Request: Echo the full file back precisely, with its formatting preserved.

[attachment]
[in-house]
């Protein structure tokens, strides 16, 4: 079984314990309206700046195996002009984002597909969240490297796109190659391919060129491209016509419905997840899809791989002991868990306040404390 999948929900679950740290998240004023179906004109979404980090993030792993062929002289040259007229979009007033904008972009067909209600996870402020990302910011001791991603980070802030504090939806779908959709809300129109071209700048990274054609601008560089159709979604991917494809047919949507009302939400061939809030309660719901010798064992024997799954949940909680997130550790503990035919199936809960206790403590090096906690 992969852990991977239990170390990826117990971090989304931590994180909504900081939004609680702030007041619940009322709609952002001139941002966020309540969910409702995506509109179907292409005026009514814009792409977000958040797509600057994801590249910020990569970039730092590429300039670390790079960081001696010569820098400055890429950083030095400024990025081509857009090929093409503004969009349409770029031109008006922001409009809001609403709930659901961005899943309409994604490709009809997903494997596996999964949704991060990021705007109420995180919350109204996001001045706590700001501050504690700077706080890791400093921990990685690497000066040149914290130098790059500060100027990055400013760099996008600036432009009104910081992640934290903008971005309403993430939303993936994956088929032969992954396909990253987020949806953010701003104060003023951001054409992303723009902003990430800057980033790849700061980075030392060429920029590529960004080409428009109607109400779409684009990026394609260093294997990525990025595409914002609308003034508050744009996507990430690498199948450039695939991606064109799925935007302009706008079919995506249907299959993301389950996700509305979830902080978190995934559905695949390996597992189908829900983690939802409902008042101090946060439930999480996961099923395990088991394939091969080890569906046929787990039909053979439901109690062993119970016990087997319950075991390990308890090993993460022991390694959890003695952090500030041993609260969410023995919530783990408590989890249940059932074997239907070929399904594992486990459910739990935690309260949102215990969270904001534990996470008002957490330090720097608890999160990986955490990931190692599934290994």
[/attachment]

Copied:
[in-house]
């Protein structure tokens, strides 16, 4: 079984314990309206700046195996002009984002597909969240490297796109190659391919060129491209016509419905997840899809791989002991868990306040404390 999948929900679950740290998240004023179906004109979404980090993030792993062929002289040259007229979009007033904008972009067909209600996870402020990302910011001791991603980070802030504090939806779908959709809300129109071209700048990274054609601008560089159709979604991917494809047919949507009302939400061939809030309660719901010798064992024997799954949940909680997130550790503990035919199936809960206790403590090096906690 992969852990991977239990170390990826117990971090989304931590994180909504900081939004609680702030007041619940009322709609952002001139941002966020309540969910409702995506509109179907292409005026009514814009792409977000958040797509600057994801590249910020990569970039730092590429300039670390790079960081001696010569820098400055890429950083030095400024990025081509857009090929093409503004969009349409770029031109008006922001409009809001609403709930659901961005899943309409994604490709009809997903494997596996999964949704991060990021705007109420995180919350109204996001001045706590700001501050504690700077706080890791400093921990990685690497000066040149914290130098790059500060100027990055400013760099996008600036432009009104910081992640934290903008971005309403993430939303993936994956088929032969992954396909990253987020949806953010701003104060003023951001054409992303723009902003990430800057980033790849700061980075030392060429920029590529960004080409428009109607109400779409684009990026394609260093294997990525990025595409914002609308003034508050744009996507990430690498199948450039695939991606064109799925935007302009706008079919995506249907299959993301389950996700509305979830902080978190995934559905695949390996597992189908829900983690939802409902008042101090946060439930999480996961099923395990088991394939091969080890569906046929787990039909053979439901109690062993119970016990087997319950075991390990308890090993993460022991390694959890003695952090500030041993609260969410023995919530783990408590989890249940059932074997239907070929399904594992486990459910739990935690309260949102215990969270904001534990996470008002957490330090720097608890999160990986955490990931190692599934290994």